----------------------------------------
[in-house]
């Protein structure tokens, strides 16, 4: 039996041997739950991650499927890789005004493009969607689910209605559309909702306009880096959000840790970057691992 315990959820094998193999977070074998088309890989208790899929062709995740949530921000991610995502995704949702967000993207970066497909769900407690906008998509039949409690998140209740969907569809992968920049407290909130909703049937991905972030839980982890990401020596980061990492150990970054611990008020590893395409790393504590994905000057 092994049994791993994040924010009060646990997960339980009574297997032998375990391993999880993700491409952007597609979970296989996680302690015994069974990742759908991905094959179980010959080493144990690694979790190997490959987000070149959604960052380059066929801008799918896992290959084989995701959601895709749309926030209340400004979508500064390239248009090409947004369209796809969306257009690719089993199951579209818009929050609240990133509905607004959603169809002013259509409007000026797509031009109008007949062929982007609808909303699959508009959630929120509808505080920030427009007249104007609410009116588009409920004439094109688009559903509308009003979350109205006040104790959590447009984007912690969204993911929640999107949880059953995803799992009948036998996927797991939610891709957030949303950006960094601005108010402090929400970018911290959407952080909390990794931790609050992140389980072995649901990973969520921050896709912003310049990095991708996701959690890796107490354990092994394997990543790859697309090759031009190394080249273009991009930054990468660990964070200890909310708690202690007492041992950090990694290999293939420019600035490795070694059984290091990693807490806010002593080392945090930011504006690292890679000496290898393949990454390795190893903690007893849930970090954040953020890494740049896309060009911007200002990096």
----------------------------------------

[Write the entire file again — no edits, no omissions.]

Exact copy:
[in-house]
């Protein structure tokens, strides 16, 4: 039996041997739950991650499927890789005004493009969607689910209605559309909702306009880096959000840790970057691992 315990959820094998193999977070074998088309890989208790899929062709995740949530921000991610995502995704949702967000993207970066497909769900407690906008998509039949409690998140209740969907569809992968920049407290909130909703049937991905972030839980982890990401020596980061990492150990970054611990008020590893395409790393504590994905000057 092994049994791993994040924010009060646990997960339980009574297997032998375990391993999880993700491409952007597609979970296989996680302690015994069974990742759908991905094959179980010959080493144990690694979790190997490959987000070149959604960052380059066929801008799918896992290959084989995701959601895709749309926030209340400004979508500064390239248009090409947004369209796809969306257009690719089993199951579209818009929050609240990133509905607004959603169809002013259509409007000026797509031009109008007949062929982007609808909303699959508009959630929120509808505080920030427009007249104007609410009116588009409920004439094109688009559903509308009003979350109205006040104790959590447009984007912690969204993911929640999107949880059953995803799992009948036998996927797991939610891709957030949303950006960094601005108010402090929400970018911290959407952080909390990794931790609050992140389980072995649901990973969520921050896709912003310049990095991708996701959690890796107490354990092994394997990543790859697309090759031009190394080249273009991009930054990468660990964070200890909310708690202690007492041992950090990694290999293939420019600035490795070694059984290091990693807490806010002593080392945090930011504006690292890679000496290898393949990454390795190893903690007893849930970090954040953020890494740049896309060009911007200002990096």